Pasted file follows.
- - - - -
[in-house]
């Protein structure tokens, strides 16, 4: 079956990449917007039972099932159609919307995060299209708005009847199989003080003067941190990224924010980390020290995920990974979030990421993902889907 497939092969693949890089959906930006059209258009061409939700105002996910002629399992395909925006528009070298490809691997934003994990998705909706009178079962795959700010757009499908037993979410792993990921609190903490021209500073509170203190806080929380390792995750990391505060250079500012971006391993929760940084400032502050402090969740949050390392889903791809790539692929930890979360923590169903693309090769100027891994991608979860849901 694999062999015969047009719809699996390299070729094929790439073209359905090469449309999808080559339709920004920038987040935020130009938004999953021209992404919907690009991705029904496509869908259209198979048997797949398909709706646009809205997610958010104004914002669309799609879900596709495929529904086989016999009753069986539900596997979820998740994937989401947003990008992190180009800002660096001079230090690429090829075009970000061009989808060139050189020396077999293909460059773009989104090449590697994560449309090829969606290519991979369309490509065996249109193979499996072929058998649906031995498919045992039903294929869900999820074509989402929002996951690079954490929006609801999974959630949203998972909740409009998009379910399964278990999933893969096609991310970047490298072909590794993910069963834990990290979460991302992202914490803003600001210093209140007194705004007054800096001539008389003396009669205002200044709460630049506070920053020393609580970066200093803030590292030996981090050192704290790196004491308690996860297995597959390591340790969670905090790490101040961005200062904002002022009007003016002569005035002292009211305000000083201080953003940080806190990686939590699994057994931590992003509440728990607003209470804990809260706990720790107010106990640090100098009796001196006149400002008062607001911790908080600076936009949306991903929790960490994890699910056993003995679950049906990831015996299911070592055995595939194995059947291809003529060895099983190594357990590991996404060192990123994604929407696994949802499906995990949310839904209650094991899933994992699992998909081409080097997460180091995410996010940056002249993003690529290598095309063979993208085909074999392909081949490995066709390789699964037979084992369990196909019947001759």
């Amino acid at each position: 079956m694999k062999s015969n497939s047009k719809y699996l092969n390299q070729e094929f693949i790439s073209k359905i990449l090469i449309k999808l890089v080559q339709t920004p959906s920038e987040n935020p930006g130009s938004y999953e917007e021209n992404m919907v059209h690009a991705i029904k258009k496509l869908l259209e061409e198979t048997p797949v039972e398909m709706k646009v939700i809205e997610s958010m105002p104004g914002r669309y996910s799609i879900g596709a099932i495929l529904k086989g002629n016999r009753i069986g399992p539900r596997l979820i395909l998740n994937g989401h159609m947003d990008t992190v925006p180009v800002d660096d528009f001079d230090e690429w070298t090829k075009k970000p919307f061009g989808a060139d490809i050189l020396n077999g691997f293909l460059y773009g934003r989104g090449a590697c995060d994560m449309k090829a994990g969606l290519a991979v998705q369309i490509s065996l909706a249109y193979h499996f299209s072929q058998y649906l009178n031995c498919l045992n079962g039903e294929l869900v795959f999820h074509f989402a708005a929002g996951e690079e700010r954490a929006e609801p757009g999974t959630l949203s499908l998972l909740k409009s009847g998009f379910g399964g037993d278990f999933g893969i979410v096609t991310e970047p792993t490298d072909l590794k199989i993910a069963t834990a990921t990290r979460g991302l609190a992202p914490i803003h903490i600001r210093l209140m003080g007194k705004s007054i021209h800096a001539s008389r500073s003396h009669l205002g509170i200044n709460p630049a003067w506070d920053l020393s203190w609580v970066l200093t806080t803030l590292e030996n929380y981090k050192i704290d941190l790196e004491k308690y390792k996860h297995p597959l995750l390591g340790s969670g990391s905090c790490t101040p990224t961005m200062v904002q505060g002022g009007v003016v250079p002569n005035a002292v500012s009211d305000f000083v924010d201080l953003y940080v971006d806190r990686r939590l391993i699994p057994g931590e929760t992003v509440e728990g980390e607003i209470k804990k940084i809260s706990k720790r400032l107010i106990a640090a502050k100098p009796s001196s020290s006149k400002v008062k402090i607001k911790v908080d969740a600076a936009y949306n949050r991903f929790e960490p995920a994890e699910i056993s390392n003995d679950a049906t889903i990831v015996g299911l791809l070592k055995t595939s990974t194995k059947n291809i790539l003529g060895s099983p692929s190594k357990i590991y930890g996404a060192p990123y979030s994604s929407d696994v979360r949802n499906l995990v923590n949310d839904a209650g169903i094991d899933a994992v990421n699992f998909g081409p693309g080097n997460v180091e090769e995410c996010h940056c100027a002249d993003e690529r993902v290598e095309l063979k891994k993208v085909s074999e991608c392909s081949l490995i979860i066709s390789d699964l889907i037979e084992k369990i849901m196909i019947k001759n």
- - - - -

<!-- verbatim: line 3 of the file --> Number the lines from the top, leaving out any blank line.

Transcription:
């Amino acid at each position: 079956m694999k062999s015969n497939s047009k719809y699996l092969n390299q070729e094929f693949i790439s073209k359905i990449l090469i449309k999808l890089v080559q339709t920004p959906s920038e987040n935020p930006g130009s938004y999953e917007e021209n992404m919907v059209h690009a991705i029904k258009k496509l869908l259209e061409e198979t048997p797949v039972e398909m709706k646009v939700i809205e997610s958010m105002p104004g914002r669309y996910s799609i879900g596709a099932i495929l529904k086989g002629n016999r009753i069986g399992p539900r596997l979820i395909l998740n994937g989401h159609m947003d990008t992190v925006p180009v800002d660096d528009f001079d230090e690429w070298t090829k075009k970000p919307f061009g989808a060139d490809i050189l020396n077999g691997f293909l460059y773009g934003r989104g090449a590697c995060d994560m449309k090829a994990g969606l290519a991979v998705q369309i490509s065996l909706a249109y193979h499996f299209s072929q058998y649906l009178n031995c498919l045992n079962g039903e294929l869900v795959f999820h074509f989402a708005a929002g996951e690079e700010r954490a929006e609801p757009g999974t959630l949203s499908l998972l909740k409009s009847g998009f379910g399964g037993d278990f999933g893969i979410v096609t991310e970047p792993t490298d072909l590794k199989i993910a069963t834990a990921t990290r979460g991302l609190a992202p914490i803003h903490i600001r210093l209140m003080g007194k705004s007054i021209h800096a001539s008389r500073s003396h009669l205002g509170i200044n709460p630049a003067w506070d920053l020393s203190w609580v970066l200093t806080t803030l590292e030996n929380y981090k050192i704290d941190l790196e004491k308690y390792k996860h297995p597959l995750l390591g340790s969670g990391s905090c790490t101040p990224t961005m200062v904002q505060g002022g009007v003016v250079p002569n005035a002292v500012s009211d305000f000083v924010d201080l953003y940080v971006d806190r990686r939590l391993i699994p057994g931590e929760t992003v509440e728990g980390e607003i209470k804990k940084i809260s706990k720790r400032l107010i106990a640090a502050k100098p009796s001196s020290s006149k400002v008062k402090i607001k911790v908080d969740a600076a936009y949306n949050r991903f929790e960490p995920a994890e699910i056993s390392n003995d679950a049906t889903i990831v015996g299911l791809l070592k055995t595939s990974t194995k059947n291809i790539l003529g060895s099983p692929s190594k357990i590991y930890g996404a060192p990123y979030s994604s929407d696994v979360r949802n499906l995990v923590n949310d839904a209650g169903i094991d899933a994992v990421n699992f998909g081409p693309g080097n997460v180091e090769e995410c996010h940056c100027a002249d993003e690529r993902v290598e095309l063979k891994k993208v085909s074999e991608c392909s081949l490995i979860i066709s390789d699964l889907i037979e084992k369990i849901m196909i019947k001759n």